IN ITS first 16 weeks almost 100 people have been referred to a pilot scheme giving people the option of dying in the comfort of their own home.
Dorothy’s Dream was launched last September and gives terminally-ill people the choice of staying at home with loved ones in their final hours.
The service is being run by The Rowans Hospice in Purbrook, which needs £1m for the project to run.
So far there have been 97 referrals for the service – a figure the hospice says is rising daily.
The hospice at home service supports patients suffering from cancer and other life-limiting illnesses who wish to remain at home until they die.
By offering this support, carers of people who are ill are able to call on the service when it is needed.
Team leader Jacquie Upton said: ‘We try to react and respond to each patient and each situation on an individual basis.
‘Our aim is to dovetail with the community nursing teams and bridge the gap.
‘Some families are happy to care and look after their loved ones and like the reassurance that we are on the end of the phone.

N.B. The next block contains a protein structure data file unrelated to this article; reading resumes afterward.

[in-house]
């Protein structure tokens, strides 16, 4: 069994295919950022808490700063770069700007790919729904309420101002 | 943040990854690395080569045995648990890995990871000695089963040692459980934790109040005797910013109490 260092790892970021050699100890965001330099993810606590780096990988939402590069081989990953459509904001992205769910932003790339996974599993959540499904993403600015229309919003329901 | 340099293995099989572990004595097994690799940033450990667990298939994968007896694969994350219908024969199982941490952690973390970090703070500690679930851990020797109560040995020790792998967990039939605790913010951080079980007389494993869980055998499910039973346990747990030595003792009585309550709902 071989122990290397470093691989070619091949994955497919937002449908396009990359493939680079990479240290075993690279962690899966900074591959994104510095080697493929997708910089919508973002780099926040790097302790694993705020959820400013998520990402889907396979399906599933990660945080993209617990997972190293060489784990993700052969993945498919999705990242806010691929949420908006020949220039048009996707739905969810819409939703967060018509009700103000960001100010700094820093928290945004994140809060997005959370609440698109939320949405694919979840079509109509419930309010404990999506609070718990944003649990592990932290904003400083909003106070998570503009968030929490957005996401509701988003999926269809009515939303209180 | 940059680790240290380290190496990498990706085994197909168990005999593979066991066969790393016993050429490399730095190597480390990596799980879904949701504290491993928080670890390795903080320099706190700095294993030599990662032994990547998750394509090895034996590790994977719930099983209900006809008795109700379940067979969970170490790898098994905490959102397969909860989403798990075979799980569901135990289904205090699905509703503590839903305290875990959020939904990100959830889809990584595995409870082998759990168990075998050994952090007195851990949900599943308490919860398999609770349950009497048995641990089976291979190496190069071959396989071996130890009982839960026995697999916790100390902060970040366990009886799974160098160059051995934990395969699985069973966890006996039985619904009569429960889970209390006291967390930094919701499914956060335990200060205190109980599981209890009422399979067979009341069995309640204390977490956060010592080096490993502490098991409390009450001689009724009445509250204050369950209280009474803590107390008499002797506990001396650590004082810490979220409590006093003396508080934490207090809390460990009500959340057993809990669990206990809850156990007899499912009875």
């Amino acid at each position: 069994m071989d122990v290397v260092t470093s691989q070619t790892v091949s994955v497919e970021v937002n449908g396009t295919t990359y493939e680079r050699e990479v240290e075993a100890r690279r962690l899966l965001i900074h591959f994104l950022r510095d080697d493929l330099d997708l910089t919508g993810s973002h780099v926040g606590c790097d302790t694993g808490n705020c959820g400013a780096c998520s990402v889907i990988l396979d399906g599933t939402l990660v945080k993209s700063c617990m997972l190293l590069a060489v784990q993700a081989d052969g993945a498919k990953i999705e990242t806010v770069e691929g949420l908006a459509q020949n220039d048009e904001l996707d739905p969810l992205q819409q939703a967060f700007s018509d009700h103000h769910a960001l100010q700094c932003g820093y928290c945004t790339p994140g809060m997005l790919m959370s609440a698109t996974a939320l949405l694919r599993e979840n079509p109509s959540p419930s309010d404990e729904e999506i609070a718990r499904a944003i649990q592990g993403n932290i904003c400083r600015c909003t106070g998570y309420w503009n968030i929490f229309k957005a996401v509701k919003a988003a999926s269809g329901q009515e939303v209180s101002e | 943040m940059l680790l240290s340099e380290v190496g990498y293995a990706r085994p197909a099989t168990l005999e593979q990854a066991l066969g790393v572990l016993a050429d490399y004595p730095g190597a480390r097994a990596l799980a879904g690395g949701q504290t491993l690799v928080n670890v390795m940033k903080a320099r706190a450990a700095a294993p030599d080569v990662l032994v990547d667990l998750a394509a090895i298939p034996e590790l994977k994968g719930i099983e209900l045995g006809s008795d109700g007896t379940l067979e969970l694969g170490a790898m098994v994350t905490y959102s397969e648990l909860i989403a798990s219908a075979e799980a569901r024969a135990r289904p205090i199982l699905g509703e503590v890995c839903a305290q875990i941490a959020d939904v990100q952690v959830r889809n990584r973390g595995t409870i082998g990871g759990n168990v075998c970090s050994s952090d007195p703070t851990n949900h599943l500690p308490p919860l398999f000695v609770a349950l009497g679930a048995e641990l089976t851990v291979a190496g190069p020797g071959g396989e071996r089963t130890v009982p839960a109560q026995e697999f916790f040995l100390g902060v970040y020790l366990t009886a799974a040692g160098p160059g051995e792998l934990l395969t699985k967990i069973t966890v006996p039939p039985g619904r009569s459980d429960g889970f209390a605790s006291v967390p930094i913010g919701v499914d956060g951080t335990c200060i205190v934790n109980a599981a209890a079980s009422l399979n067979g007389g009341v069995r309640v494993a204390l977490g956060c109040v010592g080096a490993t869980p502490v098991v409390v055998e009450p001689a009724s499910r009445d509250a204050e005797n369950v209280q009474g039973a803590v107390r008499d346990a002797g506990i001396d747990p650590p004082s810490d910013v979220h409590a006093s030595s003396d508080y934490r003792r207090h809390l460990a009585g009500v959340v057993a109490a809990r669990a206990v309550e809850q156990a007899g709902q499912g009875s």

‘In some instances we can be there around the clock.
‘Of the 97 referrals no two cases have been the same.’
The service aims to reduce out-of-hours calls to GPs and inappropriate hospital admissions, but also give dignity to patients.
The Dorothy’s Dream appeal stands at £763,103.
A further £236,897 needs to be raised to maintain the service to the end of the 18-month pilot.
The fundraising Ruby Slipper Day takes place on Friday, February 10 and encourages schools, businesses and organisations to wear red and raise money for the appeal. People in businesses pay £2 to register, while schoolchildren donate £1.
For more details call (023) 9223 8531 or visit rowanshospice.co.uk.